Really fighting the inconsistency of IRA amongst different brands

Sorry for the error in the title, it should say IR. I have tried multiple Motion PIR sensors and the inconsistency is mind boggling. I just simply need 360 degree motion detection/human presence. At first, I put 4 Motion PIR in “a circle”. Sometimes it works perfectly, sometimes I have to wave my hand a million times in front of it to gain detection.

I’ve also tried the Panasonic EKMC1603112. When outputting to a serial terminal for testing, it throws thousands of “1” and its impossible to get it to rest.

So what am I missing about these sensors? Some say they have to warmup, but if so, how? I’m considering throwing more money in and just getting an Ultrasound or Radar at this point!

What is the field of view in degrees of the PIRs you have tried? If the field of view is 60 degrees you might need 6 to fully cover 360 and you may need to adjust sensitivity on each so they all match.
Post your code.

Thank you for your reply. The EKMC1603112 model has 102 degree horizontal and 92 vertical. My code is below. I've also attached a photo of my setup. As you can see, the sensor is sitting on my desk. In the final product, it will be similarly positioned. That is to say, it will be mounted on the side of an object in the center of a room, and not on the ceiling. This is just the left side.

This is from the data sheet:

int closeSensor = 31;               // choose the input pin (for PIR sensor)
 

int closeSensorState = LOW;             // we start, assuming no motion detected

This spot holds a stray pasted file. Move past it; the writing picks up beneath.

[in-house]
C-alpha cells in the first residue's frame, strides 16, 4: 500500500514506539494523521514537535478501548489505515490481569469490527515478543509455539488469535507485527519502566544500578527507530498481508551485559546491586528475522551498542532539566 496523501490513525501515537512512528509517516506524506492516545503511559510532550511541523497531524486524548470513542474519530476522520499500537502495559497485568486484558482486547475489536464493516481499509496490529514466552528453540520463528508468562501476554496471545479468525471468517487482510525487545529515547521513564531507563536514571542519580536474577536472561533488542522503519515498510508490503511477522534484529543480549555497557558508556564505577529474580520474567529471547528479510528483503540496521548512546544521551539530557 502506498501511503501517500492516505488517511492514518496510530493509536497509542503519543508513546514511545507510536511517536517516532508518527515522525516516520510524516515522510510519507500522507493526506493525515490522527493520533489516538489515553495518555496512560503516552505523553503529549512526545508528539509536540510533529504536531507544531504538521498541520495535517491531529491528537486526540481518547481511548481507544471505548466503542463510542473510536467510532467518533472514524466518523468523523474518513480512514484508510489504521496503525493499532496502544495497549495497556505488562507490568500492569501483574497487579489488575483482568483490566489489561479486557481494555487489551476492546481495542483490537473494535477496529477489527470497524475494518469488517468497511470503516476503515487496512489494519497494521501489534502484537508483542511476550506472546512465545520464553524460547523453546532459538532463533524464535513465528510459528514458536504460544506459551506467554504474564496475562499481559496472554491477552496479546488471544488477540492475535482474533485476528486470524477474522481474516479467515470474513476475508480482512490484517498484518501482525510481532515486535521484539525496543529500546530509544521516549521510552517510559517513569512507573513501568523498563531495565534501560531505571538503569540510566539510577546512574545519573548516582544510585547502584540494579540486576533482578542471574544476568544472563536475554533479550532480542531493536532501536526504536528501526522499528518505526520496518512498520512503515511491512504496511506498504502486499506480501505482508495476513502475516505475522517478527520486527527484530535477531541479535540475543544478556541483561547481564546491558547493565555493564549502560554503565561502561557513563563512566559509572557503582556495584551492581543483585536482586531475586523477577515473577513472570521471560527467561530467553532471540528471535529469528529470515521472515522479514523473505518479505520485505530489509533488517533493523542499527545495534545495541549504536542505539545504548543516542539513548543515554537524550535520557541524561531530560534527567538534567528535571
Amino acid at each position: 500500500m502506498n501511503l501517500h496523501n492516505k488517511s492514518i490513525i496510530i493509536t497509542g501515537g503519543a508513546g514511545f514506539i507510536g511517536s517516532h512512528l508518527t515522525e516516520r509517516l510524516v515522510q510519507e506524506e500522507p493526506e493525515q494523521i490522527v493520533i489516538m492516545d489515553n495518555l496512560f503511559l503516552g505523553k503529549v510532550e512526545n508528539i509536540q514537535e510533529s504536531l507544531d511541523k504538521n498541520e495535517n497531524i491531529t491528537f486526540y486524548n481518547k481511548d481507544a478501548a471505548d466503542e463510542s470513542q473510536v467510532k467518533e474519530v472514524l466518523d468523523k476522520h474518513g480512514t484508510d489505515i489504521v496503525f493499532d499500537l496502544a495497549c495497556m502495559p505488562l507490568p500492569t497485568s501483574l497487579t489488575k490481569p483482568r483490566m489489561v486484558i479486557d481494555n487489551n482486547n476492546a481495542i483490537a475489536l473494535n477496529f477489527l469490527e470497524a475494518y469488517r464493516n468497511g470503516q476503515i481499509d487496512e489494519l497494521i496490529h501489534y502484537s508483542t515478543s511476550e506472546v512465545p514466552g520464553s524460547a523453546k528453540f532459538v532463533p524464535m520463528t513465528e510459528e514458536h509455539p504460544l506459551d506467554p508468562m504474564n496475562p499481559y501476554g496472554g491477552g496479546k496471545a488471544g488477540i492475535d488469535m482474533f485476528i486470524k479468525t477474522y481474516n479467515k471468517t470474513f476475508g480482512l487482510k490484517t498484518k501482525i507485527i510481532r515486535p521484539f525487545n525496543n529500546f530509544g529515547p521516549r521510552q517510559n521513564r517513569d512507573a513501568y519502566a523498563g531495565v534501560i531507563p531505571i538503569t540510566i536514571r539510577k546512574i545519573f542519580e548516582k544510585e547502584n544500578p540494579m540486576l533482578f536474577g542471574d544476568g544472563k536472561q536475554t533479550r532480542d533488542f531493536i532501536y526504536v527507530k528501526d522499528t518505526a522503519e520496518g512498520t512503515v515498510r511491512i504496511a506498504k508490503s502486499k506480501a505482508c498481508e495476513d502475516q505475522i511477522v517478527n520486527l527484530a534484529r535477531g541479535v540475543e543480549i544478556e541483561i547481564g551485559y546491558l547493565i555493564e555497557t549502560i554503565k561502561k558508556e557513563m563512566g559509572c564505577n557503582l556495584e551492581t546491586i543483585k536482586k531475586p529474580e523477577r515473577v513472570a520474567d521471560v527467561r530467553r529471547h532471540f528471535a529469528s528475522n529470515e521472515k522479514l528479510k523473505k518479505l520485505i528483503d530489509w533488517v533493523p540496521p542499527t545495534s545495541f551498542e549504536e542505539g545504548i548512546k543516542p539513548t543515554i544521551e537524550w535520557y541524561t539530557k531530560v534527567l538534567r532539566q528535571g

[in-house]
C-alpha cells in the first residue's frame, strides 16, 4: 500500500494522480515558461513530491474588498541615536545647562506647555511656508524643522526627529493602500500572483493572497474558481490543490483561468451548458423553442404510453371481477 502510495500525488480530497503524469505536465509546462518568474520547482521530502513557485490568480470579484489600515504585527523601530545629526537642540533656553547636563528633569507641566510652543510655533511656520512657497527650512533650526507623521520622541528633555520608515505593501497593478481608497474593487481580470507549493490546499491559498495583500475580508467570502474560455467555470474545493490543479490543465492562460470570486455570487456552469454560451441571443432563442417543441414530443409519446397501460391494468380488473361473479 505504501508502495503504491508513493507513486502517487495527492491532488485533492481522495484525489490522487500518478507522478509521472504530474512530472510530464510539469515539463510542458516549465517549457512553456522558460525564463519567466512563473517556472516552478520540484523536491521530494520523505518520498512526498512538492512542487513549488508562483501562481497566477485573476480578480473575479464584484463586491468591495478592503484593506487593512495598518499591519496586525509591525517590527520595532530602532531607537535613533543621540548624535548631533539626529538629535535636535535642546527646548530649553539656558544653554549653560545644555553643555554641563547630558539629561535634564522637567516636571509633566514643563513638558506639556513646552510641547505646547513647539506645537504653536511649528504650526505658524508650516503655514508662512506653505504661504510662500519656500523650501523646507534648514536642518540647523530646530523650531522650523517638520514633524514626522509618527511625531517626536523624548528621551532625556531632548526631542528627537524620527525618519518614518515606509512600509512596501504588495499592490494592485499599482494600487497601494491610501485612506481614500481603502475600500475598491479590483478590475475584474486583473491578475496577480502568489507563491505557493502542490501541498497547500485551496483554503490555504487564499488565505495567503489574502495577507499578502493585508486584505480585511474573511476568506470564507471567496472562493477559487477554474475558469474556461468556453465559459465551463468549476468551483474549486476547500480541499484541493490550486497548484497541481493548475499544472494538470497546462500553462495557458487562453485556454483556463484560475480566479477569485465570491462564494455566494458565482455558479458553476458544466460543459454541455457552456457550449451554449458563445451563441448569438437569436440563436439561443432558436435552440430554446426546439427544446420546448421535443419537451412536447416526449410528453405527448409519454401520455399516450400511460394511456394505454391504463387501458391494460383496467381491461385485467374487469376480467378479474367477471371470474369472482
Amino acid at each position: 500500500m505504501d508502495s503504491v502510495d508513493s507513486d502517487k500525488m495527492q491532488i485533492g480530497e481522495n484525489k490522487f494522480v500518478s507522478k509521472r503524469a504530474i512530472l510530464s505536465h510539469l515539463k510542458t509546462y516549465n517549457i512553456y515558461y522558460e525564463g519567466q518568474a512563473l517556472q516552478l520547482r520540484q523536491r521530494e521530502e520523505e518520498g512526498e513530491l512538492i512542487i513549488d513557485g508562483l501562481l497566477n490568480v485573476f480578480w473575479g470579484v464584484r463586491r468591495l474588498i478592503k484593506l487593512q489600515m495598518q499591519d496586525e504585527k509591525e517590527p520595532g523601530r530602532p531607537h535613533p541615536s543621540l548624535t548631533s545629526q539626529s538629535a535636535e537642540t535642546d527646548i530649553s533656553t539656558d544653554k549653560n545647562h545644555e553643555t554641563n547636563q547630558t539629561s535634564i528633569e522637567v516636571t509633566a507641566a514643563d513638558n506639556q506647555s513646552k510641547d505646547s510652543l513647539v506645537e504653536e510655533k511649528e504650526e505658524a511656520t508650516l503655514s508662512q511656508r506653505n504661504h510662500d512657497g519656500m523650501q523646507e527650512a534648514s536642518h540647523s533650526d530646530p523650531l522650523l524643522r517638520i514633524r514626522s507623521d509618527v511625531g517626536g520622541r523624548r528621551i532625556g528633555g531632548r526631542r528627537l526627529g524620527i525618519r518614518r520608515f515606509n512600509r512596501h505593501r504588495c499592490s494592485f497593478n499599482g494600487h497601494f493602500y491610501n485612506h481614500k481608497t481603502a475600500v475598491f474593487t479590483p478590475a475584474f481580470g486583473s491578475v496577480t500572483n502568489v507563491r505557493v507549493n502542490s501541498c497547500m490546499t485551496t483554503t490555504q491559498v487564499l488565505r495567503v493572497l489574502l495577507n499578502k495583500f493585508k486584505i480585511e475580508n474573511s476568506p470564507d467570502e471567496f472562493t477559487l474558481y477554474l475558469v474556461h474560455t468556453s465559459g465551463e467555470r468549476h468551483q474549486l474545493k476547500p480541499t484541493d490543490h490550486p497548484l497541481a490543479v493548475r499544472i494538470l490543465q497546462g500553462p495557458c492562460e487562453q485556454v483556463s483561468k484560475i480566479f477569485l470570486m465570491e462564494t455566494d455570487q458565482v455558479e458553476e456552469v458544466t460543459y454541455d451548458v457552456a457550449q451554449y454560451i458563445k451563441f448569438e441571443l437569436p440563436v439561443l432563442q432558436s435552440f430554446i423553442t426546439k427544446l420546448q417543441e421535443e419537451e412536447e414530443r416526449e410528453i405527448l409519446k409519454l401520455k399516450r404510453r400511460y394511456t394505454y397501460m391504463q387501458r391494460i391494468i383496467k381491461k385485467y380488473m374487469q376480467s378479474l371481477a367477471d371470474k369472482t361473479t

int val = 0;                    // variable for reading the pin status
 
void setup() {
 
   pinMode(closeSensor, INPUT);     // declare sensor as input
  // pinMode(farSensor, INPUT);     // declare sensor as input
  Serial.begin(9600);
}
 
void loop(){
 
  val = digitalRead(closeSensor);  // read input value

  
  checkCloseSensor();
  
 
  }

 void checkCloseSensor(){

  val = digitalRead(closeSensor);  // read input value
  if (val == HIGH) {            // check if the input is HIGH
 
    if (closeSensorState == LOW) {
      // we have just turned on
      Serial.println("Movement");
      // We only want to print on the output change, not state
      closeSensorState = HIGH;
    }
  } else {
 
    if (closeSensorState == HIGH){
      // we have just turned of
      Serial.println("No Movement");
      // We only want to print on the output change, not state
      closeSensorState = LOW;
    }
  }
}

Post a link to that datasheet.

Firstly they have optic "lens" system that is a set of prismatic sections that breaks up the image into pieces. This is because the sensors can only register change in heat radiation, not absolute heat. By breaking up the image on the sensor smooth movement of a heat source turns in to fluctuations in heat hitting the active area.

But this is all very lumpy, repeatability and accuracy cannot be achieved. If you want that you need a thermal camera, and a computer-vision system to make sense of the image.

Things that affect/confuse a PIR sensor are:

temperature difference across the scene - if this is small, its less sensitive.

size of heat source - too small and it has less effect, too large and it has less effect. You want the feature size to match the prismatic lens for strongest signal

Speed of motion. Again too fast or too slow and the sensor will be insensitive.

Not PIR but it is omnidirectional and senses motion well: RCWL-0516

Note that it may also sense motion in the room next door, or the floor above/below. It's not limited by walls.